Ahead of next weekends meeting, the G20 group of advanced and big emerging economies issued a communiqué indicating the direction and scope of their interests. From stabilizing the financial markets to supporting global growth to minimizing the “negative social impact” of the crisis, their goals are lofty and their ambition extraordinary.
But it’s in the area of financial structure that is most likely to be the area where they can have the biggest impact. Federal Reserve Governor Kevin Warsh said, “. In my view, the speed and success of a new financial architecture is likely to be more consequential to economic growth than the design and implementation of well-intended housing policies alone. The establishment of a new financial architecture, thus, is the essential policy response to the greatest economic challenge of our time.”
- Andrew Bush on CNBC's "Street Signs" Today Discussing Obama/Bush Meeting
Warsh believes that the housing collapsed revealed broader failings that manifested the current credit crisis. These failings include inadequate market discipline, excessive reliance on credit ratings, and poor credit and liquidity risk-management practices by many financial firms.
In the G20 communiqué, they give strong indications over what they think will be appropriate to change. Here are the key points:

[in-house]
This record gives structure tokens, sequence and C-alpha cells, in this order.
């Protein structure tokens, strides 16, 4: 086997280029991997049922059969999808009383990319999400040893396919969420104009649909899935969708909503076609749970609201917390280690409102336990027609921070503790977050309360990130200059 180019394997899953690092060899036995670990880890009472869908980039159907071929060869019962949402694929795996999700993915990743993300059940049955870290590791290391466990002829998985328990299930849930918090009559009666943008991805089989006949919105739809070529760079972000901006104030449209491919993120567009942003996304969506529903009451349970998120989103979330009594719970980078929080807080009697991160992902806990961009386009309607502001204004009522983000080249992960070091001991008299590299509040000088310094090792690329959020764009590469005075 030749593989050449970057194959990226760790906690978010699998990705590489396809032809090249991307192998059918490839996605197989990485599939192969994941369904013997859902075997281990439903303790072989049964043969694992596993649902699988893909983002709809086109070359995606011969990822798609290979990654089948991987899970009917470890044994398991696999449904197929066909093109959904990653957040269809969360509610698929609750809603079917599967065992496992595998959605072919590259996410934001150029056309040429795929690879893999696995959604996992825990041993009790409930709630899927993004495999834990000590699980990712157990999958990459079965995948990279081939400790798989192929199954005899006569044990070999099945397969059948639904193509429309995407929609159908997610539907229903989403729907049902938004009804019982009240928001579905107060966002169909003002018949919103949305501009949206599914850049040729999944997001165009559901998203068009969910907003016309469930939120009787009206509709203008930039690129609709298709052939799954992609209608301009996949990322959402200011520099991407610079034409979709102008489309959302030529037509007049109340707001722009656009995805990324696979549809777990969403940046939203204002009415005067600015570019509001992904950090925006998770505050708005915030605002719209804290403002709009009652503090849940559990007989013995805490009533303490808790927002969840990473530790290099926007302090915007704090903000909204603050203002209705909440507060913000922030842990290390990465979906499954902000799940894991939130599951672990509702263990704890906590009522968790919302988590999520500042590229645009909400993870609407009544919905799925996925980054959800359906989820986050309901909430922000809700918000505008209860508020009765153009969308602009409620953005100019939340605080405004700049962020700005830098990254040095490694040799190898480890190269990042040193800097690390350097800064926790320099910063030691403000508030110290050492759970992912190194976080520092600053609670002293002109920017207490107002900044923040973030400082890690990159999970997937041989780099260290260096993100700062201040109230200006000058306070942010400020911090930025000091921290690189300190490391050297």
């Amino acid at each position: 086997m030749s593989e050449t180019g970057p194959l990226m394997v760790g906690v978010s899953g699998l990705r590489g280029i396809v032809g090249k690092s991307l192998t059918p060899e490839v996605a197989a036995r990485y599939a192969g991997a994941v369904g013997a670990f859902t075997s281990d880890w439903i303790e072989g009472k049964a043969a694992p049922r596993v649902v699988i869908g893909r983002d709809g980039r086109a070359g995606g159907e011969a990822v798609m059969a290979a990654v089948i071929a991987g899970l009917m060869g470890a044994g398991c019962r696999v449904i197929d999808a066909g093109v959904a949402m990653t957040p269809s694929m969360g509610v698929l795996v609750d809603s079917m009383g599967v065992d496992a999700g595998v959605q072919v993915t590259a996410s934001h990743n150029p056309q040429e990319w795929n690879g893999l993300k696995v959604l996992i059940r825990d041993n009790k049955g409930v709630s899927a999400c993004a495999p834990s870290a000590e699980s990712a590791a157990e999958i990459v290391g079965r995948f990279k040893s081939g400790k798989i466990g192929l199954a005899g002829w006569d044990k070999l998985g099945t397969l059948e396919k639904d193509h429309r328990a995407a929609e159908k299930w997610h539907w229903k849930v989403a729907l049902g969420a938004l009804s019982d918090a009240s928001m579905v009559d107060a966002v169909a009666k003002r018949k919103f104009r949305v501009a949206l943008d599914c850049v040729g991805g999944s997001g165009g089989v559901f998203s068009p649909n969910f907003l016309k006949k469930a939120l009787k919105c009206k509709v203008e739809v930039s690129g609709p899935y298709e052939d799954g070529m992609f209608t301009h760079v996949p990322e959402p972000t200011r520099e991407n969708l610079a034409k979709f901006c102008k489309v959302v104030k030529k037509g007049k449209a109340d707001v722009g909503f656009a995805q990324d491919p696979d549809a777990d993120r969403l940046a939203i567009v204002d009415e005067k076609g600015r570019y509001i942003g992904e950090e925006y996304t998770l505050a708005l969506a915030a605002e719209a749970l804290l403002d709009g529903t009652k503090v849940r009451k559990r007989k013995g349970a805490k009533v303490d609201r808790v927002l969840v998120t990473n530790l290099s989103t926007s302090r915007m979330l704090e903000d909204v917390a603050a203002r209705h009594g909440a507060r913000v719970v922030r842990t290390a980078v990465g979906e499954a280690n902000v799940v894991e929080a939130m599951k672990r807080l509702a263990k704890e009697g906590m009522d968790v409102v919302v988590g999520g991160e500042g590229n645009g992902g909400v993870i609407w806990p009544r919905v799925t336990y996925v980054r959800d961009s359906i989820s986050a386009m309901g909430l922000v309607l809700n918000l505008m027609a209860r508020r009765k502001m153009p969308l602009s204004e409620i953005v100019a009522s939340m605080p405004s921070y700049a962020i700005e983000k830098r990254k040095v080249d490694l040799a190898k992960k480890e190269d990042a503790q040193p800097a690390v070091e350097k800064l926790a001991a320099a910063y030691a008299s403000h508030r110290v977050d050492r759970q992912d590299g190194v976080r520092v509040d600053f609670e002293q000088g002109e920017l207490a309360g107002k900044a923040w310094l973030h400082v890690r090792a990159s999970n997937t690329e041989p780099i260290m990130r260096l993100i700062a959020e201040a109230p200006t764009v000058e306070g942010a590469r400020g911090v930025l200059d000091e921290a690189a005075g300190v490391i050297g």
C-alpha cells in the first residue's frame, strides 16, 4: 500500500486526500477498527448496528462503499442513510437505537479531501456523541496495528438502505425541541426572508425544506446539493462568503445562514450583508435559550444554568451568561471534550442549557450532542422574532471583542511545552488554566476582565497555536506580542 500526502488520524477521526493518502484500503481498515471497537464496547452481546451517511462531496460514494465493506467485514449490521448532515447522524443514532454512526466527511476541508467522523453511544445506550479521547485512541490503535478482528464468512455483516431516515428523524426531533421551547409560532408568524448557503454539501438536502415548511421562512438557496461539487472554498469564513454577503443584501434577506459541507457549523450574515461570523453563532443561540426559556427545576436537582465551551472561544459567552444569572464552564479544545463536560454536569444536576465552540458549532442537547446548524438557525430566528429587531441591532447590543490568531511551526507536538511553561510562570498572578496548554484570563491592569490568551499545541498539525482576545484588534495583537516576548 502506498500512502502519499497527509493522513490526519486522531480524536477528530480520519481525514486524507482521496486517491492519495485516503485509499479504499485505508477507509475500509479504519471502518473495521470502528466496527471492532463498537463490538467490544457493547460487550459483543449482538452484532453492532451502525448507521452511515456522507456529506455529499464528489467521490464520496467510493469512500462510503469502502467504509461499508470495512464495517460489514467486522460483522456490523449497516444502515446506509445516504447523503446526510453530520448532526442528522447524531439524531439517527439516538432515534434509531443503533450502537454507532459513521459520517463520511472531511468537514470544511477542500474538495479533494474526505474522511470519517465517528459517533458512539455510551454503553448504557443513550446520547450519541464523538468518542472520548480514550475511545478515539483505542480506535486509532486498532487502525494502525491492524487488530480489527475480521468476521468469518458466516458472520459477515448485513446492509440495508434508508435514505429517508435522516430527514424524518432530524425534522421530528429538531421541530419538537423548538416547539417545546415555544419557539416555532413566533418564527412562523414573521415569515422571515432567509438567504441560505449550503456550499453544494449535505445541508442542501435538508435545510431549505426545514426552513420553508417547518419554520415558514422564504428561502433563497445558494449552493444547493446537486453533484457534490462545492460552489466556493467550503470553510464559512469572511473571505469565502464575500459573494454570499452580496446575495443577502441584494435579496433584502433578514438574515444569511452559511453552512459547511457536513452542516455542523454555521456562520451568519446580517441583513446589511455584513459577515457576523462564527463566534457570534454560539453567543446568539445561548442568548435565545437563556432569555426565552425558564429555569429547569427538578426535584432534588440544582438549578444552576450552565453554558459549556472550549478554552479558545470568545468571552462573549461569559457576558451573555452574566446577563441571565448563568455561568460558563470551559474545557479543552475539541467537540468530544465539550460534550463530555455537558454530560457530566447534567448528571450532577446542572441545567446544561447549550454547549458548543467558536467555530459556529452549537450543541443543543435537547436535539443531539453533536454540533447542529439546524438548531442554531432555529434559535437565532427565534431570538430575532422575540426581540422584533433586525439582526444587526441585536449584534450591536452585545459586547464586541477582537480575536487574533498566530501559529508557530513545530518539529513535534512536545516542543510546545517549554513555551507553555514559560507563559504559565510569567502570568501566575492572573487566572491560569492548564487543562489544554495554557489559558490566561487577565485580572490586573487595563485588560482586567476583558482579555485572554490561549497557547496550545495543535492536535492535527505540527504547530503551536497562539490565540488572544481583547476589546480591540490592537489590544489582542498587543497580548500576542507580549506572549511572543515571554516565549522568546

“G20 says all sectors of the financial industry, "as appropriate," should be regulated or subjected to oversight, including ratings agencies. Countries with weak currencies and suffering inflation pressures may need careful monitoring by monetary authorities in order to take appropriate action.”
“The International Monetary Fund and the World Bank "must be comprehensively reformed" to reflect greater weight of emerging nations. G20 is ready to increase funding to help the IMF, the World Bank and other multilateral agencies, if needed, to assist countries affected by the global financial crisis.”
This is where things getting interesting. On Sunday, the Chinese announced a massive stimulus plan of 4 trillion yuan or around $586 billion. The amount of the stimulus is equivalent to a fifth of their GDP. This has been universally praised. Since China accounted for 27% of global economic growth last year, no one wants to see their economy slow down for long. It sets them up to be a major player in the talks to restructure global finance. If they want to have a larger role, many want the Chinese to bankroll IMF new lending programs.
However, the Chinese are skeptical of a G20 inspired global regulator doling out rules for all financial institutions in all countries. Clearly, they don’t like the idea of a technocrat in Brussels deciding what is proper in Beijing. Whether it’s Bush or Obama, I doubt Washington likes the prospect, either. Therefore, the United States and China will likely delay and prolong the discussions to avoid policies that intrude on their sovereignty.
Unfortunately, next weekend will begin the process for the redesign of the global financial architecture not come to a conclusion of on the blueprints. This means that the credit crisis may ease, but won’t be ended until an agreement can be made.